Rolex Monterey Motorsports Reunion, Mazda Raceway-Laguna Seca
Michael Green reports on his weekend in August 2013.
Come Saturday night I was glad it was all over!
In years past it's always been a mad rush to get cars ready, usually it's the last minute. This year however Len Auerbach started in sooner rather than later. We had one Saturday working on his MkIII, hoping to take it to Hillsborough Concourses d'Elegance, who was also celebrating 100 years of Aston Martin, sadly Len couldn't make it. Two weeks later we set to work on the '36 blown 2-Litre Aston and the DB4GT, getting them ready for the Monterey Motorsports Reunion. The fun day was Tuesday when Len and I drove the two Aston's to Sonoma Raceway in order to load them on the transporter for Monterey. Leaving Alameda we hit traffic within minutes, I was in the GT waiting and waiting at a long winded traffic light when finally it went green and we were off. The water temp needle was far too high and the 2-Litre had left a puddle and trail of water as we made our way onto the freeway. With air into the grill the GTs temp immediately dropped and all the needles were where they should be. I lost Len at the Richmond Bridge toll gate as we headed north. Soon we left 101 North and swung east towards Sonoma, the two Astons belting along at a good clip. On the empty road we began to play a bit the speed rising until then some joker in a new Camero wanted play, he could match the grunt of the DB4GT! We arrived in one piece and changed the wheels on the GT, fitting new Dunlop race tyres. Then it was off home.
In the meantime I was getting our MkIII ready for the weekend. As always I'd drive AM3 1661 down to Monterey where I'd be helping with a number of cars. This year however sister Kerry had entered the MkIII in the Quail Lodge 100 years of Aston Martin's event on the Friday, so I really had to get it clean and tidy. As with all old cars, there's always something that needs doing. This year I'd found that the rear side window rubber seals had melted onto the leather & paint, hence the windows wouldn't open, and the rear door body seal had gone rotten and was oozing some nasty black goo. Changing the rear window seals was no picnic, I had to take all of the interior trim out to get things clean, then polish up the window frames. A quick call to Kevin had the seals the next day, nice when the bits fit. Windows done I started in on the door seals, which again was like opening a can of worms. That nonsense out of the way we gave the MkIII a Major Service and set about polishing her up for Hillsborough... where we took a Third in the Aston class. The lovely maroon MKIII Drophead was 2nd, and a red DB5 won Best Aston for the day. Same day, different class, we had two firsts; 1) This was the first time a Land Rover, yes, a Land Rover, was accepted in an SCCA Sanctioned d'Elegance, and 2) We took First in Class with the 1966 109" NADA Station Wagon we restored!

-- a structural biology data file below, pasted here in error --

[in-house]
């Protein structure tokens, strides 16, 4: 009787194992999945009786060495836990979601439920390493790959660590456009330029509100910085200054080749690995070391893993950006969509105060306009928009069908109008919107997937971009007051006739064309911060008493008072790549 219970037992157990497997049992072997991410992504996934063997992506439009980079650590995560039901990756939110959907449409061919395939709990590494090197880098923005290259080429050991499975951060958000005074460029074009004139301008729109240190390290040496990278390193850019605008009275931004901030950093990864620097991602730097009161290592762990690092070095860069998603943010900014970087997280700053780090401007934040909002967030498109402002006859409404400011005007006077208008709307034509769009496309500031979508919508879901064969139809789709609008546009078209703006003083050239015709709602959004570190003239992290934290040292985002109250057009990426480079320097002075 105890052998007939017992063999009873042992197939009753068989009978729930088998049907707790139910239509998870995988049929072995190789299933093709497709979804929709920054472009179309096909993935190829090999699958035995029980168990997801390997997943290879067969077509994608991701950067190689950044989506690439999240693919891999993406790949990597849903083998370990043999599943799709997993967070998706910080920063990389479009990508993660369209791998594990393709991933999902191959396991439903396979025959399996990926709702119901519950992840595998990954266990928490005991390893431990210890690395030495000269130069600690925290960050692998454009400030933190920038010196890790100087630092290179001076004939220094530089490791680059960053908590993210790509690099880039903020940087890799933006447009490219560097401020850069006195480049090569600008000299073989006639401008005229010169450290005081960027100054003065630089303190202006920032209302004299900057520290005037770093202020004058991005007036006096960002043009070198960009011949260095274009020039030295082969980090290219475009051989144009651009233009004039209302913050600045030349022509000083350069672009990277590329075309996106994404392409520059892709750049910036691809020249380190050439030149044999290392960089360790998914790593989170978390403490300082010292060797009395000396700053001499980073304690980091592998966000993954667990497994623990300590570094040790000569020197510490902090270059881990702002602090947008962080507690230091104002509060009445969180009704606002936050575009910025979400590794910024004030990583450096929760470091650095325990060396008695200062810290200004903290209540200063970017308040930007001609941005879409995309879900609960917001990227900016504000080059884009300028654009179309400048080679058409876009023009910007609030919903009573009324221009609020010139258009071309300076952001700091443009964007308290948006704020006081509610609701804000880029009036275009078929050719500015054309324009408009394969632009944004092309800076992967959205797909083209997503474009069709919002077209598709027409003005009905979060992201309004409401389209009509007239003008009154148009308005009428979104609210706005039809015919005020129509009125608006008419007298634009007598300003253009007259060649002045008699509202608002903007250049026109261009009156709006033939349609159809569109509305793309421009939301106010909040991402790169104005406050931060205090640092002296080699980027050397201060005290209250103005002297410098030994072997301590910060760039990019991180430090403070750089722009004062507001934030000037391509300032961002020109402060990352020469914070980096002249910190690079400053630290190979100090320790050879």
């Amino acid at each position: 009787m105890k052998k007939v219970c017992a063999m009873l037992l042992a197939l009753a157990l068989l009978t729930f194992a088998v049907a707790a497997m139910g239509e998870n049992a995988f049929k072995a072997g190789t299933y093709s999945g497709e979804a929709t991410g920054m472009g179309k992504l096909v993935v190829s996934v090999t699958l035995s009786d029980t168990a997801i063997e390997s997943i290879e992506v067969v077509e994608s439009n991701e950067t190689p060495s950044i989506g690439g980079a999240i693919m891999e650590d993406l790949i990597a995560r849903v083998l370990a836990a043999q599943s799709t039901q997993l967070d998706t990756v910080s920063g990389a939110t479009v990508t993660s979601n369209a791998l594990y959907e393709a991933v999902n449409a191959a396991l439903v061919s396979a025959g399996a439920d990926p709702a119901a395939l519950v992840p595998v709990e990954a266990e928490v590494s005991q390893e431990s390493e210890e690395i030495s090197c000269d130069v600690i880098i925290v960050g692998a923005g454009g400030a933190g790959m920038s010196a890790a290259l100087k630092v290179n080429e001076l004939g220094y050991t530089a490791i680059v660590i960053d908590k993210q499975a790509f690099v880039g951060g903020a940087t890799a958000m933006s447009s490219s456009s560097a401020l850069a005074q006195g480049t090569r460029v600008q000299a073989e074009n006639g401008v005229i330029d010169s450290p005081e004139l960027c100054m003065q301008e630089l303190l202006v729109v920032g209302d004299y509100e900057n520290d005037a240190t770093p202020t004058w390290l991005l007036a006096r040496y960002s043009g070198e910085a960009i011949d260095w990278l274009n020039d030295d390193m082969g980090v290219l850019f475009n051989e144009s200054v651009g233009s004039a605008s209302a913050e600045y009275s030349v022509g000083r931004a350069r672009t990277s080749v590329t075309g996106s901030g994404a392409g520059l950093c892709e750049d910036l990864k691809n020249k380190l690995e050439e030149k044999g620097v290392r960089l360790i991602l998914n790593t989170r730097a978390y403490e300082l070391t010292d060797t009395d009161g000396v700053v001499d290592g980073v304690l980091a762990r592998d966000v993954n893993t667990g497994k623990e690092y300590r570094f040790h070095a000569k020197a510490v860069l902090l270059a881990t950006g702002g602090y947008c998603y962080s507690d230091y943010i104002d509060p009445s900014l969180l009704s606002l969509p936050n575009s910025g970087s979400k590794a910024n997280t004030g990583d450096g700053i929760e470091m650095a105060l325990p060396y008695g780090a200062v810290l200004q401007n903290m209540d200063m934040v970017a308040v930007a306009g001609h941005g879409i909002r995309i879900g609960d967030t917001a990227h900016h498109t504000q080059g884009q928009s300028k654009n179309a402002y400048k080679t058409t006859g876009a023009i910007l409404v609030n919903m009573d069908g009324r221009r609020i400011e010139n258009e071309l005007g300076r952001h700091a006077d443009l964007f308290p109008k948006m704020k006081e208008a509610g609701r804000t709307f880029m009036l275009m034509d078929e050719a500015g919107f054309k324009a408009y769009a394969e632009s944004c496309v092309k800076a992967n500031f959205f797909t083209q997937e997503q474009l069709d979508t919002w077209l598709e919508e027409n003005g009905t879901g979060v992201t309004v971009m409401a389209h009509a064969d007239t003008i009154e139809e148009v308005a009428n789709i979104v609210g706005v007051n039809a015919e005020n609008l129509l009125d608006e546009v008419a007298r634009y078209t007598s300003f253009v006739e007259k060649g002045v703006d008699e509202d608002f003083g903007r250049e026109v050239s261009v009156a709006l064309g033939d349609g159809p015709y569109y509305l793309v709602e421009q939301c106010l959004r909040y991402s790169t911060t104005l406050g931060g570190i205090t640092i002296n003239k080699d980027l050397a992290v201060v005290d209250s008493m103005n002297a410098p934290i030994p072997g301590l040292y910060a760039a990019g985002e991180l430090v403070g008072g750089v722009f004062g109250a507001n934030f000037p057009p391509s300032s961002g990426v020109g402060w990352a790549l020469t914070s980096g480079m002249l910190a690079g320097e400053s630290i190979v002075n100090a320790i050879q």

Back at West Coast British we put the Land Rover and MkIII to bed, but before we knew it we were cleaning again, this time for Monterey. Thursday August 14th came quickly, too quickly, so did the hour of 4:30am I'd set my alarm for. By 4:50am the MkIII was belting south on Interstate-680 at over 80mph making its way to Monterey. I had a lovely ride that morning, the freeway was empty, the 3-litre purring along at 2700-3200 rpm in overdrive... that is until I turned off Highway-101 for the run west to Monterey, where I hit bloody soup fog. Wipers on and speed down to 35/40 mph due to slow trucks and fog, I still arrived in Seaside seconds before 6:10am. At the track later than sooner due to technical problems at check-in, I soon found Len's Aston's tucked away near the front off the paddock. Now I went in search of Jimmy Gallicci's Troutman & Barnes 5.7L sports-racer some five rows away, then Peter Giddings '27 Delage, which was found right near the back! My feet & legs were going to hate life this weekend, even more so since I had a car in each of the first four practice sessions!